Spring force that grows not proportional to displacement

Do springs that change their proportionality 'constant' as a function of their winding number per length? I want a spring that obeys $F(x)=kx^2$ instead of $F(x)=kx$.

To my intuition if I decrease the winding/length ratio linearly from one end to the other end of the spring, I should get something like $F(x)=kx^2.$ Is this true?

• Small side note, you want your forces to be $F(x)=-kx$ or $F(x)=-kx^2$, otherwise you don't have a spring, you have a force that drives whatever experiences the force off to infinity. – Aaron Stevens Jul 23 '18 at 14:12
• @AaronStevens His force law works if $x<0$ :-) – garyp Jul 23 '18 at 20:10
• @garyp Yes this is true for just the squared one I suppose, but I don't think this is what the goal is. – Aaron Stevens Jul 23 '18 at 20:28
• @AaronStevens ... and your force law does not work for $x<0$. I'm just pointing out pedantically, and with some attempt at being light-hearted, that your math expression is not quite right, which is what you were saying about his. But I agree totally that pedantry about math expressions does not help the OP – garyp Jul 24 '18 at 2:38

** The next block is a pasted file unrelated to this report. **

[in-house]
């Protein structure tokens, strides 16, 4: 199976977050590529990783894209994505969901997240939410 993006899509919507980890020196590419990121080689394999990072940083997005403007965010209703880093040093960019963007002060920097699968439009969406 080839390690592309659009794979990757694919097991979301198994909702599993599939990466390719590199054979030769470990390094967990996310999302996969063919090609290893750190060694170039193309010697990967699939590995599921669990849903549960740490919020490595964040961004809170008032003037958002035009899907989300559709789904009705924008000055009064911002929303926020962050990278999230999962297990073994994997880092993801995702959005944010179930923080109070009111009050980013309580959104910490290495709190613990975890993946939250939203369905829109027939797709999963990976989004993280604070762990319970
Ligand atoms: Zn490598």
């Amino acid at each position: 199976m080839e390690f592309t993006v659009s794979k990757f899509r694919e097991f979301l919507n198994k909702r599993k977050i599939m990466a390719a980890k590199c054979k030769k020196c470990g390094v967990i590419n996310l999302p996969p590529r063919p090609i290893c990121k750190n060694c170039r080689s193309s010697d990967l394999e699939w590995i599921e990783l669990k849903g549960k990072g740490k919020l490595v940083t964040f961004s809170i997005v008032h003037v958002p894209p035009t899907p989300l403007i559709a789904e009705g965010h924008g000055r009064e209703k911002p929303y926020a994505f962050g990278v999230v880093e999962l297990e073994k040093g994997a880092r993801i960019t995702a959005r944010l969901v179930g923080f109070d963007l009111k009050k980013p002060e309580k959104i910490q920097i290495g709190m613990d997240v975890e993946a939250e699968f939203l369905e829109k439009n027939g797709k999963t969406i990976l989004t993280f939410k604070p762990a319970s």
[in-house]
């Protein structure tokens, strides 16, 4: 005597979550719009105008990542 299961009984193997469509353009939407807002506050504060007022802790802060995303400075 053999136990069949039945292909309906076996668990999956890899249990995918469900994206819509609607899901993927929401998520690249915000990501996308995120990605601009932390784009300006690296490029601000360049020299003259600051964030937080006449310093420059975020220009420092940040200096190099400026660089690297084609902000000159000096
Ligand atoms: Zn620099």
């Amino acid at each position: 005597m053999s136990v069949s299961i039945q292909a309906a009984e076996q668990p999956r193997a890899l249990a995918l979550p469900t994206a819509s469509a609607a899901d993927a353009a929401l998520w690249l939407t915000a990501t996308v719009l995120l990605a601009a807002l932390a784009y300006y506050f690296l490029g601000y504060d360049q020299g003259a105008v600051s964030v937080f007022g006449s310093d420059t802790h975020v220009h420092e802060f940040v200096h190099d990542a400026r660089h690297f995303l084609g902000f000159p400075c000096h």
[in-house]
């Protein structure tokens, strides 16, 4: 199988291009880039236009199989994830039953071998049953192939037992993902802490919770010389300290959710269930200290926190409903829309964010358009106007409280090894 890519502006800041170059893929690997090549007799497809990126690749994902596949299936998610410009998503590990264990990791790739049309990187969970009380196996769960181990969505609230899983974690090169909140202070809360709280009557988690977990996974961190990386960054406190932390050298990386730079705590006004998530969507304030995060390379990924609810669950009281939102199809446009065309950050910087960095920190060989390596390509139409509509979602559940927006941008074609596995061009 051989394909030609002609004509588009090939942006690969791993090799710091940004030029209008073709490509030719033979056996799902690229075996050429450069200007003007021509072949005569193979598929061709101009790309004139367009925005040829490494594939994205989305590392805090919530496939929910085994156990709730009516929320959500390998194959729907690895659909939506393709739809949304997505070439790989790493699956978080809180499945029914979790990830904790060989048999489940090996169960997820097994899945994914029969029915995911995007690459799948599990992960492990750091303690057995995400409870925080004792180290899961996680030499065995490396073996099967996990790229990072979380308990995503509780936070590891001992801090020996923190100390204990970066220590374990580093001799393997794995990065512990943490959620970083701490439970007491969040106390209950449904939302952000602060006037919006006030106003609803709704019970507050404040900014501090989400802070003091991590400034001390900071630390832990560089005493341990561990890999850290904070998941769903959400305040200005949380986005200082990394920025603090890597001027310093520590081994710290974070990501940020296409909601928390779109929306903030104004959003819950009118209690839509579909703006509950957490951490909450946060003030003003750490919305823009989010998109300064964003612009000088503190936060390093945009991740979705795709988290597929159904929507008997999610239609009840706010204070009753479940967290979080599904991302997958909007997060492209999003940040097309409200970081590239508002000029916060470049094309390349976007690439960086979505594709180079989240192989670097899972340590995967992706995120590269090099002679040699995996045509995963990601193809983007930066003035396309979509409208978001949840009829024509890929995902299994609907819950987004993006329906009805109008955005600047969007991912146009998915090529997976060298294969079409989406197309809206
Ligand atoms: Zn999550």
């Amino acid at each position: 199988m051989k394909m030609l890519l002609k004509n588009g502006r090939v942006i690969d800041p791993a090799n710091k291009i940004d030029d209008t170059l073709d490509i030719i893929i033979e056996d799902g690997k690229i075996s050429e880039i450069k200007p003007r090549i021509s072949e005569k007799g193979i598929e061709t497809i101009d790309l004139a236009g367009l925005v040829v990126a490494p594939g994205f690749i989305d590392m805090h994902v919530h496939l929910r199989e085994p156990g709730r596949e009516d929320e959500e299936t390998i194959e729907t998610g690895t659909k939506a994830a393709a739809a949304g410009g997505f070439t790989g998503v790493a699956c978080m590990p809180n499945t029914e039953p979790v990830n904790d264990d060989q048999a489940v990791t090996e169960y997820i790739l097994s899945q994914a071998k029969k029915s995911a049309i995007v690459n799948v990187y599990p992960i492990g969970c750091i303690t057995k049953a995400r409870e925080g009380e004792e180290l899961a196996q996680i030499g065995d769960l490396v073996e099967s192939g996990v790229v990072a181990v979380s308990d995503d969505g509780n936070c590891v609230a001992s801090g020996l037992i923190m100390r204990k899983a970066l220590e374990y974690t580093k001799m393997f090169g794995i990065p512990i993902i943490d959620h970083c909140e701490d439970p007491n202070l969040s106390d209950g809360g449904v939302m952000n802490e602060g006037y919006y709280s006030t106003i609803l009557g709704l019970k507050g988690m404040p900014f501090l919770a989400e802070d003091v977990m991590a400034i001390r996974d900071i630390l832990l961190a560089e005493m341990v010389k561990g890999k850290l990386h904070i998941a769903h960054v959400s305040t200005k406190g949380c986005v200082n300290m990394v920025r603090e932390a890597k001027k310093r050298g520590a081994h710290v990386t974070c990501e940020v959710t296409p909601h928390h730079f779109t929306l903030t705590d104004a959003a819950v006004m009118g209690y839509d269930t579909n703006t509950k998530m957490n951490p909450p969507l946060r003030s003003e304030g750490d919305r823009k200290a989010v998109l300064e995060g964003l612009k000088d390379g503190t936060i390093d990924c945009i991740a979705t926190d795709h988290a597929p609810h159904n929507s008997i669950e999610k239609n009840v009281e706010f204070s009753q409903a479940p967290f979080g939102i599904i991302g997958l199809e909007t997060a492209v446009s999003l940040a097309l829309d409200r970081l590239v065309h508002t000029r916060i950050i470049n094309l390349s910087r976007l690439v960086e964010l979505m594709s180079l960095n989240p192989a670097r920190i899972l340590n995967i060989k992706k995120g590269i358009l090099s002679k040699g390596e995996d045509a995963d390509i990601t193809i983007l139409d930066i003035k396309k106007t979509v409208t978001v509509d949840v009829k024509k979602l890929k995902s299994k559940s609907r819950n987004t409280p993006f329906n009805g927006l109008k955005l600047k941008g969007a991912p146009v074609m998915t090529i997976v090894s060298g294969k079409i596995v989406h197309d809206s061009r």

• @garyp Ah yes. Silly oversight on my part. Thanks for pointing it out. – Aaron Stevens Jul 24 '18 at 9:23

the way this is done in practice is to use a spring with variable winding pitch, in which upon compression the windings that are on the close-wound end progressively compress into solidity and stop deflecting. this reduces the active length of the spring, which makes it stiffer.

This is a common trick to stiffen the suspension response of a pickup truck, where you want stiff springs under a heavy load and softer springs in the unloaded state.

It looks like a spring with a variable pitch won't work as you expect, i.e., it'll still be linear.

To prove it, we can, for example, take a compression spring and treat it as a number of short springs connected back to back.

When this spring is compressed, all short springs will experience the same compression force and will shrink by $\Delta x_i$, which will be proportional to that force.

Since the total shrinkage of the spring, $\Delta x$, is a sum of all individual shrinkages, it will also be proportional to the applied force.

Obviously, this will be the case even if spring constants of individual short springs are not the same. Therefore, a spring with a variable pitch may have a different overall spring constant, but it will remain linear, i.e. $F=-k'x$ will hold.